This was a historical issue as part of pensions administration, but recent legislation (schedule 16(47) to the Finance Act 2011) has resolved this.
The omission to take retirement benefits while in ill health (the two-year rule, described above) is no longer considered to have been a transfer of value (see Fryer & others v HMRC  UKFTT 87 (TC)).
Determining the beneficiaries
In most instances, pension benefits fall outside a person’s estate, so are not covered by a will.
For defined benefit (DB) pensions, the scheme rules will determine who is eligible to receive death benefits. Defined contribution (DC) pension trustees are guided by a “nomination” made by the member during their lifetime. They could nominate one or more of the following:
- an individual
- a trust (commonly known as a spousal bypass trust)
- a charity (if there are no dependents).
A copy of each nomination can be obtained directly from the pension administrator or the financial adviser (if applicable).
The vast majority of nomination forms are not binding, so pension administrators retain discretion and can consider payments to other individuals. In our experience, most pension administrators follow the member’s wishes from the nomination form, unless there is a strong argument not to.
All potential beneficiaries must be named explicitly, rather than as a class of beneficiary. This is a crucial distinction between pensions and trust-related estate planning
Problems often arise because the nomination is a number of years old, and the individual’s circumstances changed after the nomination was made. For example, if someone nominates their spouse, then divorces them and does not update their nomination, the pension administrator may be obliged to respect their original wishes. We encourage all clients to ensure nominations for all pensions are completed, and updated where necessary to reflect changing family circumstances, such as divorce or a birth.
As a PR, you may often discover that the late member never actually got around to making a nomination. In this instance, the pension administrator will gather evidence from the family, look to the will and consider the overall circumstances to determine who should benefit.
You should contact the pension administrator as early as possible if you feel that there are other people who should be considered as beneficiaries.
All potential beneficiaries must be named explicitly, rather than as a class of beneficiary. This is a crucial distinction between pensions and trust-related estate planning.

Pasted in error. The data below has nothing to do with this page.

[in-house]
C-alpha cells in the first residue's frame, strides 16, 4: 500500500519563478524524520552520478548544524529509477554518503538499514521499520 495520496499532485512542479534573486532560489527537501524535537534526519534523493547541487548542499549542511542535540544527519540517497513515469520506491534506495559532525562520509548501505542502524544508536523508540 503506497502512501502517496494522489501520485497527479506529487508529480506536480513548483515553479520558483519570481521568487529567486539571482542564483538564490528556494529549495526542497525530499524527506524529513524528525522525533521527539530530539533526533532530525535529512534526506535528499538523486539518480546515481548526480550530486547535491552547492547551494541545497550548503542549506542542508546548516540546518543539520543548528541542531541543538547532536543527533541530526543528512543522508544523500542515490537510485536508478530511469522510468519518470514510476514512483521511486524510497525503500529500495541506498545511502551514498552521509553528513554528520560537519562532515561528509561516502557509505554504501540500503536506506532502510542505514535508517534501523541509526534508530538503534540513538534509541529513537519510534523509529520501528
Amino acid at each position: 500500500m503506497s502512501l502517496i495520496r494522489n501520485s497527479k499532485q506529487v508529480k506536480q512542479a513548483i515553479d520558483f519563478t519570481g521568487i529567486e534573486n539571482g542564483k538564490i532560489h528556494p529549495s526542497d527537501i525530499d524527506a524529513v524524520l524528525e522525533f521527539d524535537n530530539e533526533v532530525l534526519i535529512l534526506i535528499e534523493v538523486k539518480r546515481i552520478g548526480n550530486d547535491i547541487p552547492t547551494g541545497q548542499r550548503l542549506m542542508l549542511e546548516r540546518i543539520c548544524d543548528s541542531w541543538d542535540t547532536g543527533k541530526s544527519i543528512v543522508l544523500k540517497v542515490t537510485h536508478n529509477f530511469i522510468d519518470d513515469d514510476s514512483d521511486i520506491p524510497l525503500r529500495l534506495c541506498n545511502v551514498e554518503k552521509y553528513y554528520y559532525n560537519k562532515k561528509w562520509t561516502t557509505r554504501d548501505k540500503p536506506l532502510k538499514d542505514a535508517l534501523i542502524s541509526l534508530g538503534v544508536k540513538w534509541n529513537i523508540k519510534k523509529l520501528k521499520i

With discretion, the pension scheme provider can consider other beneficiaries or change the allocation of funds between beneficiaries.
During the late member’s lifetime, if they nominate a small percentage, such as 0.01%, to all potential beneficiaries, this will maximise the death benefit options available to each of them. Only those who have sought specialist pension advice are likely to have taken this valuable course of action.
This will depend on the pension type.
If there is a surviving spouse or civil partner, they will not receive the late member’s full state pension. Their own entitlement (or their entitlement when they reach state pension age) may increase though, so it is worth checking with the Pension Service. Their entitlement is lost if they remarry or enter into a new civil partnership before they reach state pension age.
It is possible that the late member deferred their state pension. If so, and there is no surviving spouse or civil partner, as PRs you can claim up to three months’ pension. This would form part of the late member’s estate.
The death benefit provisions available depend on whether the late member chose these when purchasing the annuity. One or more of the following three death benefit options may have been included:
- a guarantee period, with the annuity continuing to be paid for a set period of, say, five or 10 years
- a joint life basis, whereby the surviving spouse or civil partner continues to receive a percentage of the pension (usually following the end of any guarantee period, although it may overlap, so it is worth checking this)
- capital or value protection, whereby a lump sum will be paid net of the annuity payments received by the member.
If no death benefit provisions were selected, the annuity will simply cease, with no further benefit.